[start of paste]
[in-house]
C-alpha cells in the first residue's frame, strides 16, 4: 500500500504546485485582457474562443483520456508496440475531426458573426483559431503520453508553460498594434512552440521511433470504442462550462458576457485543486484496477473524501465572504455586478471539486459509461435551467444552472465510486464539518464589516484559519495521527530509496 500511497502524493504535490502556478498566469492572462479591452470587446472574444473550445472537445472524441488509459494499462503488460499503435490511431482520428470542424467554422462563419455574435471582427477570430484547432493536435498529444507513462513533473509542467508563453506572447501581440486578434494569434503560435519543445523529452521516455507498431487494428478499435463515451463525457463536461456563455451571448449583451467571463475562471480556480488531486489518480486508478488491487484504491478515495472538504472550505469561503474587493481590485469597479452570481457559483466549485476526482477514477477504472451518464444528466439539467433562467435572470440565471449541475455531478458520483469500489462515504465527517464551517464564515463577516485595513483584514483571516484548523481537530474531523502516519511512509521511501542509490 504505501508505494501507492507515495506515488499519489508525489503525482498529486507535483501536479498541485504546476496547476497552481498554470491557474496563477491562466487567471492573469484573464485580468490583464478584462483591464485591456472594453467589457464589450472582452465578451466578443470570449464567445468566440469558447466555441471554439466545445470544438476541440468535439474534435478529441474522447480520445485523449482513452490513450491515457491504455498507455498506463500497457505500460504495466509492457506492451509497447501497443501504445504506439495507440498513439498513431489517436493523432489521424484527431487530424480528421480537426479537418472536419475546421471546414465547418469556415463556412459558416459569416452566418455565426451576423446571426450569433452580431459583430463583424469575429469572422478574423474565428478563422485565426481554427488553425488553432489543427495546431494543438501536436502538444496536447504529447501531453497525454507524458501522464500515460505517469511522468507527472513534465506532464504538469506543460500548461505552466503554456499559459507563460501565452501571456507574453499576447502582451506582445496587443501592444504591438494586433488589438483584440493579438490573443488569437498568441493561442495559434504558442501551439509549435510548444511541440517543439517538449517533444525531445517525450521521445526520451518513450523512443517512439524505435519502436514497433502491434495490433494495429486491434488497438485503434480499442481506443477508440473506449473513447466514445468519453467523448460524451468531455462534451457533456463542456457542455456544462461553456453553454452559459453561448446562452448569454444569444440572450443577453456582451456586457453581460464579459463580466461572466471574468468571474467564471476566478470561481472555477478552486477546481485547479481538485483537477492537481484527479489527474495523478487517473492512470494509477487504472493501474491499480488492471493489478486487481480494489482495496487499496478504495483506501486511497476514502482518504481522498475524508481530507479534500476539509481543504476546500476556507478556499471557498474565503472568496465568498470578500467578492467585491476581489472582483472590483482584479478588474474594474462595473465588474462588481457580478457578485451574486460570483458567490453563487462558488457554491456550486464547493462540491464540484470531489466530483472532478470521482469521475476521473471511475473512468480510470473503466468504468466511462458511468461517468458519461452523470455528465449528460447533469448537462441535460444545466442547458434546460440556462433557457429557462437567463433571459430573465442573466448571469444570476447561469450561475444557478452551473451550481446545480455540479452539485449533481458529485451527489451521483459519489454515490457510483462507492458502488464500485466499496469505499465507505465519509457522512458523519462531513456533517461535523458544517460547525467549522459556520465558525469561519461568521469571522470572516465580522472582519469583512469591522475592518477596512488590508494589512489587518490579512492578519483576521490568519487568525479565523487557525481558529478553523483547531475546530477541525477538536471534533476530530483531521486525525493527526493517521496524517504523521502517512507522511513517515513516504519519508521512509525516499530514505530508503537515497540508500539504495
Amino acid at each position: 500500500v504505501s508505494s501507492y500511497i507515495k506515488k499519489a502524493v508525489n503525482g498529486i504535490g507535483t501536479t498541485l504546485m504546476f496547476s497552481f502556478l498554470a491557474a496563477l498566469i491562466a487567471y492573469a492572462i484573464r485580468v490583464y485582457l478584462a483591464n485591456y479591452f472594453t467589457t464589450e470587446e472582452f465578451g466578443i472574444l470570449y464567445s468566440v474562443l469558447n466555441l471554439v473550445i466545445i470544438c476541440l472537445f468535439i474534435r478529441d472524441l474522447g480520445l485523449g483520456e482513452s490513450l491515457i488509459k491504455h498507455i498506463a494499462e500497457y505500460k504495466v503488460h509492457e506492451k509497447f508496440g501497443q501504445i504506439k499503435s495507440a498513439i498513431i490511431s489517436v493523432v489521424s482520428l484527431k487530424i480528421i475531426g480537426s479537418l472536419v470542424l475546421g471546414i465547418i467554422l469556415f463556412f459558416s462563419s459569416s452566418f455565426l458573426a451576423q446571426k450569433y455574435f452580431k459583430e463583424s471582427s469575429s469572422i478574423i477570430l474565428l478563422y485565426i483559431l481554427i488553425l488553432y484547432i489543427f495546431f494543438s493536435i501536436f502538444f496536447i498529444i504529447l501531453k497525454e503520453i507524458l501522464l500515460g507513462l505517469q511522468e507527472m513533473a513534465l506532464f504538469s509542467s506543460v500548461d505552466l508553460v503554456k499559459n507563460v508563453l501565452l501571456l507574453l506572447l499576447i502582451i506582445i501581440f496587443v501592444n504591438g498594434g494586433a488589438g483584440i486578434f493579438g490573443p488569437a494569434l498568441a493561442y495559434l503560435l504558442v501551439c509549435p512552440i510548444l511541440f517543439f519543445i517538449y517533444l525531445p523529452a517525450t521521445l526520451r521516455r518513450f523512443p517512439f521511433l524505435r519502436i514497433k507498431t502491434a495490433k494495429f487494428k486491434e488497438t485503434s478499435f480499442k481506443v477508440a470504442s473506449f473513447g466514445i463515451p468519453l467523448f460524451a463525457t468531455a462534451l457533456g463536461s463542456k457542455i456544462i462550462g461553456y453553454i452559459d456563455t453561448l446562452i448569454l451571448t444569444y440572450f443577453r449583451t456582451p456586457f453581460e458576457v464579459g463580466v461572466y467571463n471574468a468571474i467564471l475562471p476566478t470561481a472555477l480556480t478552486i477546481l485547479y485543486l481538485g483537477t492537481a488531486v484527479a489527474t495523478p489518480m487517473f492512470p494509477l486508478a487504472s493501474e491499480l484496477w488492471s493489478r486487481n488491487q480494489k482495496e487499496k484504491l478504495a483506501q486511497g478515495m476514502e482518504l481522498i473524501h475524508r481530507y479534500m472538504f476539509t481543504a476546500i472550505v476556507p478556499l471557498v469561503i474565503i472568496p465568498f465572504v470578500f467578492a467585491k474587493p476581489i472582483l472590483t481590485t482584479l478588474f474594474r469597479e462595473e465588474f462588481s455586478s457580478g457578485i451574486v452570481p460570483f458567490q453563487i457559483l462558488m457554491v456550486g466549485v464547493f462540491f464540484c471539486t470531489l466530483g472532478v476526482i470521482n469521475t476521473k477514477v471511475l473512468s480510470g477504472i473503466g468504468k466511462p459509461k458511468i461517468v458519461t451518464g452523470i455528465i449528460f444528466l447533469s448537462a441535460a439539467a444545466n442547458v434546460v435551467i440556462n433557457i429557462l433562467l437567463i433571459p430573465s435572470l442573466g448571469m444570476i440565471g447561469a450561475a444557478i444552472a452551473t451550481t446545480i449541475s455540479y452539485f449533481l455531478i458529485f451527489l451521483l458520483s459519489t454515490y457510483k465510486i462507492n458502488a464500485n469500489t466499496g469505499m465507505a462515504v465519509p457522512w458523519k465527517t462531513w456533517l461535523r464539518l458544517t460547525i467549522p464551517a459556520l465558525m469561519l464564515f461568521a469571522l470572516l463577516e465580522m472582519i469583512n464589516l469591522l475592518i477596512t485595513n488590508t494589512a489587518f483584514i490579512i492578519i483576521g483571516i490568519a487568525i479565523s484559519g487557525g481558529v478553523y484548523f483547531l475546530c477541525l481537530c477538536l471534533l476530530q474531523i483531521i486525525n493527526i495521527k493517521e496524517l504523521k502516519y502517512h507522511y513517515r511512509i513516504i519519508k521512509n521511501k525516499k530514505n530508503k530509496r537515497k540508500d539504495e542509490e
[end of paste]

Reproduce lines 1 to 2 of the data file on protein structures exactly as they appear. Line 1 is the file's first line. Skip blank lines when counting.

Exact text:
[in-house]
C-alpha cells in the first residue's frame, strides 16, 4: 500500500504546485485582457474562443483520456508496440475531426458573426483559431503520453508553460498594434512552440521511433470504442462550462458576457485543486484496477473524501465572504455586478471539486459509461435551467444552472465510486464539518464589516484559519495521527530509496 500511497502524493504535490502556478498566469492572462479591452470587446472574444473550445472537445472524441488509459494499462503488460499503435490511431482520428470542424467554422462563419455574435471582427477570430484547432493536435498529444507513462513533473509542467508563453506572447501581440486578434494569434503560435519543445523529452521516455507498431487494428478499435463515451463525457463536461456563455451571448449583451467571463475562471480556480488531486489518480486508478488491487484504491478515495472538504472550505469561503474587493481590485469597479452570481457559483466549485476526482477514477477504472451518464444528466439539467433562467435572470440565471449541475455531478458520483469500489462515504465527517464551517464564515463577516485595513483584514483571516484548523481537530474531523502516519511512509521511501542509490 504505501508505494501507492507515495506515488499519489508525489503525482498529486507535483501536479498541485504546476496547476497552481498554470491557474496563477491562466487567471492573469484573464485580468490583464478584462483591464485591456472594453467589457464589450472582452465578451466578443470570449464567445468566440469558447466555441471554439466545445470544438476541440468535439474534435478529441474522447480520445485523449482513452490513450491515457491504455498507455498506463500497457505500460504495466509492457506492451509497447501497443501504445504506439495507440498513439498513431489517436493523432489521424484527431487530424480528421480537426479537418472536419475546421471546414465547418469556415463556412459558416459569416452566418455565426451576423446571426450569433452580431459583430463583424469575429469572422478574423474565428478563422485565426481554427488553425488553432489543427495546431494543438501536436502538444496536447504529447501531453497525454507524458501522464500515460505517469511522468507527472513534465506532464504538469506543460500548461505552466503554456499559459507563460501565452501571456507574453499576447502582451506582445496587443501592444504591438494586433488589438483584440493579438490573443488569437498568441493561442495559434504558442501551439509549435510548444511541440517543439517538449517533444525531445517525450521521445526520451518513450523512443517512439524505435519502436514497433502491434495490433494495429486491434488497438485503434480499442481506443477508440473506449473513447466514445468519453467523448460524451468531455462534451457533456463542456457542455456544462461553456453553454452559459453561448446562452448569454444569444440572450443577453456582451456586457453581460464579459463580466461572466471574468468571474467564471476566478470561481472555477478552486477546481485547479481538485483537477492537481484527479489527474495523478487517473492512470494509477487504472493501474491499480488492471493489478486487481480494489482495496487499496478504495483506501486511497476514502482518504481522498475524508481530507479534500476539509481543504476546500476556507478556499471557498474565503472568496465568498470578500467578492467585491476581489472582483472590483482584479478588474474594474462595473465588474462588481457580478457578485451574486460570483458567490453563487462558488457554491456550486464547493462540491464540484470531489466530483472532478470521482469521475476521473471511475473512468480510470473503466468504468466511462458511468461517468458519461452523470455528465449528460447533469448537462441535460444545466442547458434546460440556462433557457429557462437567463433571459430573465442573466448571469444570476447561469450561475444557478452551473451550481446545480455540479452539485449533481458529485451527489451521483459519489454515490457510483462507492458502488464500485466499496469505499465507505465519509457522512458523519462531513456533517461535523458544517460547525467549522459556520465558525469561519461568521469571522470572516465580522472582519469583512469591522475592518477596512488590508494589512489587518490579512492578519483576521490568519487568525479565523487557525481558529478553523483547531475546530477541525477538536471534533476530530483531521486525525493527526493517521496524517504523521502517512507522511513517515513516504519519508521512509525516499530514505530508503537515497540508500539504495